The argument against this digital movement is that it's a substitute for real action and concrete change. Like the whole KONY fiasco, it's easy for the issue to become a blip on the radar and promptly disappear into nothingness. That kind of fleeting activism and subsequent indifference doesn't do much harm, but it doesn't do much good, either. But, as Jessica Feezell pointed out in her 2009 essay on Facebook's effect on political engagement, grassroots social media movements really do make a difference. "Opinion change is difficult," she writes, but "reinforcement and mobilization are easier." So, that is why the red equal sign works.
Unlike the KONY 2012 video, HRC's symbol doesn't try to force people to change their opinions — instead, it focuses on the positive, allowing people to express support in a simple manner that seems minute, but amounts to a whole lot (of red) on a macro-level. The seemingly mindless act of changing a profile picture has the power to instigate change, because it's a message of support that comes directly from friends and family, rather than a third party organization. It even creates an online environment that encourages people to voice their support in a familiar, safe setting. Plus, Facebook doesn't have a "Dislike" button (imagine if they did — the horror!), meaning users can only "Like" the change, ignore it, or comment on it. And, while statistics are great, we all know that a picture is worth a thousand words. So, in this case, the ubiquity of the equal sign is confirmation that this battle — in the court of public opinion — has already gone a long way towards being won.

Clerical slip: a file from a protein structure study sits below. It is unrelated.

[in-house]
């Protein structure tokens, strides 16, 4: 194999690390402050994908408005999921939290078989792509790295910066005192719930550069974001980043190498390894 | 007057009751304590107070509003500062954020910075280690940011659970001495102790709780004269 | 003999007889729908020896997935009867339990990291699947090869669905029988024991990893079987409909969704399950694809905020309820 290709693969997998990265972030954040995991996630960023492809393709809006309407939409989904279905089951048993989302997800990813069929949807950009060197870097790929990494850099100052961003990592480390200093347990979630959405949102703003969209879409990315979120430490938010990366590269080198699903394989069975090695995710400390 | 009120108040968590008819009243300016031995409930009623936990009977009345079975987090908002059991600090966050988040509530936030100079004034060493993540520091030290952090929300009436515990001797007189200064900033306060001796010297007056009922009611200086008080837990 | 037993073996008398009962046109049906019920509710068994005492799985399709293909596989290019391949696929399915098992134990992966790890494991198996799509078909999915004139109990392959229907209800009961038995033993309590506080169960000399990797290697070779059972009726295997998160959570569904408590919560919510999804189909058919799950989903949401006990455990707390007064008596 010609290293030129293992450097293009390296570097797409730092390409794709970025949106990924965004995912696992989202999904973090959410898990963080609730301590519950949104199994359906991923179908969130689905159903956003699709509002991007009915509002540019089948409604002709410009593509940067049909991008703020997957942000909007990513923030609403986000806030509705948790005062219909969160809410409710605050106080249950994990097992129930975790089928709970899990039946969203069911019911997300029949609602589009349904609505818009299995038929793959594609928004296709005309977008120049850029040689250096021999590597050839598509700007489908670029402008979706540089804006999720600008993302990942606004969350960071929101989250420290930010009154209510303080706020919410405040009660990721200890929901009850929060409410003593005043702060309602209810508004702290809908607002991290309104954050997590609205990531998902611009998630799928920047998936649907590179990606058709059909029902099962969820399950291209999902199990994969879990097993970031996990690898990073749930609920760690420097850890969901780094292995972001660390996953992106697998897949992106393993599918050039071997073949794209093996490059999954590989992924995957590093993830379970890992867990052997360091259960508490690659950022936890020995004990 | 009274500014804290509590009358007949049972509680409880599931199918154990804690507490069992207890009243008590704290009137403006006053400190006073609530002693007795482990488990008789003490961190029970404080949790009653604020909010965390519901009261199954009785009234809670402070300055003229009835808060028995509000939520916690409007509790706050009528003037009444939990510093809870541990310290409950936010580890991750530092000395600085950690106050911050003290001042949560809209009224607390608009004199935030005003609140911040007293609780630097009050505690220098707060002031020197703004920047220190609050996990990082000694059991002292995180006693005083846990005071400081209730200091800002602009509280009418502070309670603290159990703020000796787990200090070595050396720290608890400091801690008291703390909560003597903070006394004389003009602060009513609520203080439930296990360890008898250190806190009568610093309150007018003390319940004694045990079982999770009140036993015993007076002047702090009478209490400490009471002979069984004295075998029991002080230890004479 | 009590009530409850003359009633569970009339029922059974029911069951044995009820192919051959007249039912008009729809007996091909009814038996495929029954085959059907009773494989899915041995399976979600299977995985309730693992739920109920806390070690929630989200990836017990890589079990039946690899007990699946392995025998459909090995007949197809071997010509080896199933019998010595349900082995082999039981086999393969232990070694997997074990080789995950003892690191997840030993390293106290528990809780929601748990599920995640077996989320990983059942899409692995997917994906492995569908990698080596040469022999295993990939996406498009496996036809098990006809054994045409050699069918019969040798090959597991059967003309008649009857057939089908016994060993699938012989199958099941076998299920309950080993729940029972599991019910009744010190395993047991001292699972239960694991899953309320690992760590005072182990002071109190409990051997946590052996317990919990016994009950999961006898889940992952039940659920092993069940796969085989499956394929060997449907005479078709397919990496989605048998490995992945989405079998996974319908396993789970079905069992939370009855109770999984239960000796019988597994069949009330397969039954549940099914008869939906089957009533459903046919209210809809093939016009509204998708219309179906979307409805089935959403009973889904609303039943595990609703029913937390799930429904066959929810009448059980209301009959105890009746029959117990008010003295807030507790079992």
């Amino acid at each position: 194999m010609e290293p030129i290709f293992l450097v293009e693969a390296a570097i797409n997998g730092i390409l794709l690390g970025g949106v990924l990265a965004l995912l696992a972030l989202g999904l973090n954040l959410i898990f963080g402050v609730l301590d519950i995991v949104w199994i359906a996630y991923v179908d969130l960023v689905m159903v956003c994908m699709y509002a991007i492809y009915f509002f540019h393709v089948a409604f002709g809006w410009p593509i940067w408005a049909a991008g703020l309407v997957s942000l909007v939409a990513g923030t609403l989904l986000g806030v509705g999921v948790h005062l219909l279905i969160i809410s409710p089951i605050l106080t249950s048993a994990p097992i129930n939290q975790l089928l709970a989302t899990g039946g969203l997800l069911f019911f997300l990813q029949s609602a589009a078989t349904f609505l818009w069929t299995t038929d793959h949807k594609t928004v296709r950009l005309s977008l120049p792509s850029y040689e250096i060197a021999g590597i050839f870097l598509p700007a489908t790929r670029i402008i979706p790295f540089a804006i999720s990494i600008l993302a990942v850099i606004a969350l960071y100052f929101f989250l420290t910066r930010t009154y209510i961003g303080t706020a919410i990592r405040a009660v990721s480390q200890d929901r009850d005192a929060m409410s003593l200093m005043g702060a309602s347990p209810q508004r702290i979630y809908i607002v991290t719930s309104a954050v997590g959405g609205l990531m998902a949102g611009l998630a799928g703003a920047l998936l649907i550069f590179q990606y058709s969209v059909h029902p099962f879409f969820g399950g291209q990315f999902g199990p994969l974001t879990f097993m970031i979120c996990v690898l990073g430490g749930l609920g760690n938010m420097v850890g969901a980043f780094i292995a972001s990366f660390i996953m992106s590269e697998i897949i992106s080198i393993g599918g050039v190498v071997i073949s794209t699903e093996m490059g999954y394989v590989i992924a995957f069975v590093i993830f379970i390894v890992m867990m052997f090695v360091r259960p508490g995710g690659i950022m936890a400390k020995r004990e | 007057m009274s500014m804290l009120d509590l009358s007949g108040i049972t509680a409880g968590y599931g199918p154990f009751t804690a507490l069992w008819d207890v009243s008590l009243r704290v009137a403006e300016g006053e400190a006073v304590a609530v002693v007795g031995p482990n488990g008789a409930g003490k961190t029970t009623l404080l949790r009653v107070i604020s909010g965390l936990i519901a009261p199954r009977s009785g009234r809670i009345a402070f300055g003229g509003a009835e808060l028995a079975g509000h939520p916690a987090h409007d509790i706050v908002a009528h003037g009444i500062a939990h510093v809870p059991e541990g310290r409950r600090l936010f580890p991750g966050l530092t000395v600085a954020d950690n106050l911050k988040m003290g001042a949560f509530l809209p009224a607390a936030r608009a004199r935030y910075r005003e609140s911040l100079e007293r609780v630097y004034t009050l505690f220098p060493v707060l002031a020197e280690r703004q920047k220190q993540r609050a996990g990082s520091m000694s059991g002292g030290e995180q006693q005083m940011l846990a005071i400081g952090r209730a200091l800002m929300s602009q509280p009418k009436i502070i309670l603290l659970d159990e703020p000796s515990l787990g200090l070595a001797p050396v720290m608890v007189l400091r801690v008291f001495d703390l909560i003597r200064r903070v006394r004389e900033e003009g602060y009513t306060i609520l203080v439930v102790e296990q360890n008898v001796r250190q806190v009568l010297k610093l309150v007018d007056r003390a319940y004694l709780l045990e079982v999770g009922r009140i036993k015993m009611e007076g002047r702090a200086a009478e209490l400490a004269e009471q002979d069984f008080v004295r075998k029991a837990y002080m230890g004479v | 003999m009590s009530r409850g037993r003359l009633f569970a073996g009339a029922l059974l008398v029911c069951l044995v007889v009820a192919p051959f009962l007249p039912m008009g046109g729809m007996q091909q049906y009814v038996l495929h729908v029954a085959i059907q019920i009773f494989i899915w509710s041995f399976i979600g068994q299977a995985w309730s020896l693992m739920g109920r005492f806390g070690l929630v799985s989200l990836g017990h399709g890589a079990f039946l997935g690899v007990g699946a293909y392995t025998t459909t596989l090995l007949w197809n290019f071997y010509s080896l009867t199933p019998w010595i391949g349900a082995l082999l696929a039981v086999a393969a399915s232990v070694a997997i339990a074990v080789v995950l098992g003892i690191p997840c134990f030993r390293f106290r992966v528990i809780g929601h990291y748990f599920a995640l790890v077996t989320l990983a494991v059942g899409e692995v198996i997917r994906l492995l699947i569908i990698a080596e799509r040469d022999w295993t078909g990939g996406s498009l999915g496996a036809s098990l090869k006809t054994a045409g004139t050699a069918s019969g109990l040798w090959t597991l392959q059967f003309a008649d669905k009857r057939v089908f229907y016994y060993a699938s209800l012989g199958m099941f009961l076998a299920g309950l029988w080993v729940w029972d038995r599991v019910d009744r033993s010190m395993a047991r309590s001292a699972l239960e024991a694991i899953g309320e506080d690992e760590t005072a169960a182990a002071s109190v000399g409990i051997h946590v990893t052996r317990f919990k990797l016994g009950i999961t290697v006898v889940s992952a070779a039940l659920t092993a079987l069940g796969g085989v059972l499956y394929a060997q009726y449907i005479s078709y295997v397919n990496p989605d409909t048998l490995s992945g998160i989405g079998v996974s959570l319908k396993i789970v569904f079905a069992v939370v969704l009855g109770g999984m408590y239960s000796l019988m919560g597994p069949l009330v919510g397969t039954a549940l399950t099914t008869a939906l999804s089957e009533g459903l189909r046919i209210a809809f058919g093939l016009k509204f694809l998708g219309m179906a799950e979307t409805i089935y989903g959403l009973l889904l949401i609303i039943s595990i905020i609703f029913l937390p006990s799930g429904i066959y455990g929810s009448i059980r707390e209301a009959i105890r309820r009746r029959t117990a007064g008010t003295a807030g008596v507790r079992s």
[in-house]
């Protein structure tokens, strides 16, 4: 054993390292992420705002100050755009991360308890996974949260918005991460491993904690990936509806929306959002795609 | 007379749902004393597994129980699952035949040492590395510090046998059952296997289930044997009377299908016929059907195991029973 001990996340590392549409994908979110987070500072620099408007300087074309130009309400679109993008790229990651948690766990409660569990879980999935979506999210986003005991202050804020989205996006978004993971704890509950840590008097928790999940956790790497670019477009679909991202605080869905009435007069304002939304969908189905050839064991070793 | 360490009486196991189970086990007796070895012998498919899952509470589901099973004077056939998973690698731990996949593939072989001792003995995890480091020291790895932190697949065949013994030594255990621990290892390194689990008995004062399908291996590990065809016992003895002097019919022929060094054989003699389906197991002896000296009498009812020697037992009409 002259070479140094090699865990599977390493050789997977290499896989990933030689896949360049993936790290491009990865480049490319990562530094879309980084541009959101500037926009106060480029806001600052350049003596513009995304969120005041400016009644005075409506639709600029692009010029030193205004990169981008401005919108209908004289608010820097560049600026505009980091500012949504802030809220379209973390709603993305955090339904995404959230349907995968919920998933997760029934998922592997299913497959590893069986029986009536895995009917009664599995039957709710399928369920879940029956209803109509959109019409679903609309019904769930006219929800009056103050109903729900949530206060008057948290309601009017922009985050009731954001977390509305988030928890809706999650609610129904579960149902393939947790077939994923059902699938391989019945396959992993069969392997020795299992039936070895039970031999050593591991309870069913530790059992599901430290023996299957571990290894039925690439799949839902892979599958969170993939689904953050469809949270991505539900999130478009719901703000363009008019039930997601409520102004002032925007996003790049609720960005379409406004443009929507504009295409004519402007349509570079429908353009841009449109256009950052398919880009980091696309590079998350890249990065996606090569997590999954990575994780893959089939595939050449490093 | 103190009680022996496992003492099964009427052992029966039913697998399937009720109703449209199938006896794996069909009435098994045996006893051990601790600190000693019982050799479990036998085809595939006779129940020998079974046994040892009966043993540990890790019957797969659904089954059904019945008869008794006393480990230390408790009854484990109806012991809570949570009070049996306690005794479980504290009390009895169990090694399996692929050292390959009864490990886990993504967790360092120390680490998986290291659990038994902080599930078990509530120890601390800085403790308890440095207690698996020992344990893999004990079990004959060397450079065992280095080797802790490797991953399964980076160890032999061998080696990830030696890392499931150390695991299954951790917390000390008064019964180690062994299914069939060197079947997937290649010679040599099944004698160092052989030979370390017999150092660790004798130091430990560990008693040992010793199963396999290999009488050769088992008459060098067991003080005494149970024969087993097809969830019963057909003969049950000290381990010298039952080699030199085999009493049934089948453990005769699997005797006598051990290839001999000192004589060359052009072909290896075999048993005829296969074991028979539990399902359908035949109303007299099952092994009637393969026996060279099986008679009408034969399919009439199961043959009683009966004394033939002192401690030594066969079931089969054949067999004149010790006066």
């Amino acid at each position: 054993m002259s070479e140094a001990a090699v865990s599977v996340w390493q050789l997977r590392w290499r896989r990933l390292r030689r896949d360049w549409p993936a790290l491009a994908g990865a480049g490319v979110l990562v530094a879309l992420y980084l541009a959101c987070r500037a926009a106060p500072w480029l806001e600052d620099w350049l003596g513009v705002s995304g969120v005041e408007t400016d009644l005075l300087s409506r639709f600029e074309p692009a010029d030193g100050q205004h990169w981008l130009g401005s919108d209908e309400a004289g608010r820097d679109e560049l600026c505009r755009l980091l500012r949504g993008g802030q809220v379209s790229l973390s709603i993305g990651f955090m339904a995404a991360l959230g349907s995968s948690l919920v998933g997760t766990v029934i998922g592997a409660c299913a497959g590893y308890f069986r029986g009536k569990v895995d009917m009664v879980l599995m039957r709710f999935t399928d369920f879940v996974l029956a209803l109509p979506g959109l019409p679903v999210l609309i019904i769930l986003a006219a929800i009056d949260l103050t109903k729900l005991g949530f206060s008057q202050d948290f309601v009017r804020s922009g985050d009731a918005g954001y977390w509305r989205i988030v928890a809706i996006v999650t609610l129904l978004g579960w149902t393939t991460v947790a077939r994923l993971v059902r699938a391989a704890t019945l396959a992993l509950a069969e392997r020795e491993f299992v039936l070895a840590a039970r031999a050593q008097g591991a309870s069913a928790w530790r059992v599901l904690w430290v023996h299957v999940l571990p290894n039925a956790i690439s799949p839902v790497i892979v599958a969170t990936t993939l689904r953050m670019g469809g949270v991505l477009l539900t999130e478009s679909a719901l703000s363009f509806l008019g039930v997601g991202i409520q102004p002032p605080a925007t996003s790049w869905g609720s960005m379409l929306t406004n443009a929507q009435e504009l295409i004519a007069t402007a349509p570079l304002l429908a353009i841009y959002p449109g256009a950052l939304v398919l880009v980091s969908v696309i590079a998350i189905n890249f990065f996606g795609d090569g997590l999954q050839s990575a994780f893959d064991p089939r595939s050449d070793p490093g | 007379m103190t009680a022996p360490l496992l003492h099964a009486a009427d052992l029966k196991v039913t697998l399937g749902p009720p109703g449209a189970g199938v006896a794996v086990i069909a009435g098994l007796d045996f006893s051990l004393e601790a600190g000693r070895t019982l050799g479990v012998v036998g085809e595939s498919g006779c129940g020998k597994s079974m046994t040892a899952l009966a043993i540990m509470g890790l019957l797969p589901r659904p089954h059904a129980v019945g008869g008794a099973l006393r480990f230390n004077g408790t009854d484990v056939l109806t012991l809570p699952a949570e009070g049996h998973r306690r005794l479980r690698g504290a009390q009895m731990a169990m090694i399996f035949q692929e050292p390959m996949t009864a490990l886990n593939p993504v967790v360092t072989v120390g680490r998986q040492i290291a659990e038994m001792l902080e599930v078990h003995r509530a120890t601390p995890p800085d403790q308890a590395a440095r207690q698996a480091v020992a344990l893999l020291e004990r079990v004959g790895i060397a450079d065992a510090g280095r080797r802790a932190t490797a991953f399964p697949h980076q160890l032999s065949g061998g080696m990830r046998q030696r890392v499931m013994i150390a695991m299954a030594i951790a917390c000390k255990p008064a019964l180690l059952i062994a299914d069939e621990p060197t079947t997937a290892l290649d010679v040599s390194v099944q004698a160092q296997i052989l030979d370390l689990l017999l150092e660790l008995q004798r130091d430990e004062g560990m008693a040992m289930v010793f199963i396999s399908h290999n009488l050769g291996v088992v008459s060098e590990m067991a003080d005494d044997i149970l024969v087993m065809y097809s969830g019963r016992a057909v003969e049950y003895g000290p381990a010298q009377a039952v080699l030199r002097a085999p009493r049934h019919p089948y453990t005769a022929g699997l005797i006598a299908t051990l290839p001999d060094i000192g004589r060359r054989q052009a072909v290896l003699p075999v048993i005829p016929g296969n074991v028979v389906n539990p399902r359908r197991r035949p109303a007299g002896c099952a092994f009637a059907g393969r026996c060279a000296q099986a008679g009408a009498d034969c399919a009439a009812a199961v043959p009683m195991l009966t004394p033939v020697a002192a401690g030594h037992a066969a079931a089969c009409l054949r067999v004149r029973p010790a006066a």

And, since this grassroots movement took off, real changes have happened. Two GOP senators have voiced their support for same-sex marriage, prompting Chief Justice Roberts to tell a proponent, "As far as I can tell, political figures are falling over themselves to endorse your side of the case." The Verge reports that even right-of-center lawmakers and politicians have changed their Facebook profile pictures upon seeing how widespread the trend has become. It's small-scale political engagement made big by the very thing HRC is fighting for: Connecting people. (The Verge)
Photo: Courtesy of the Human Rights Campaign.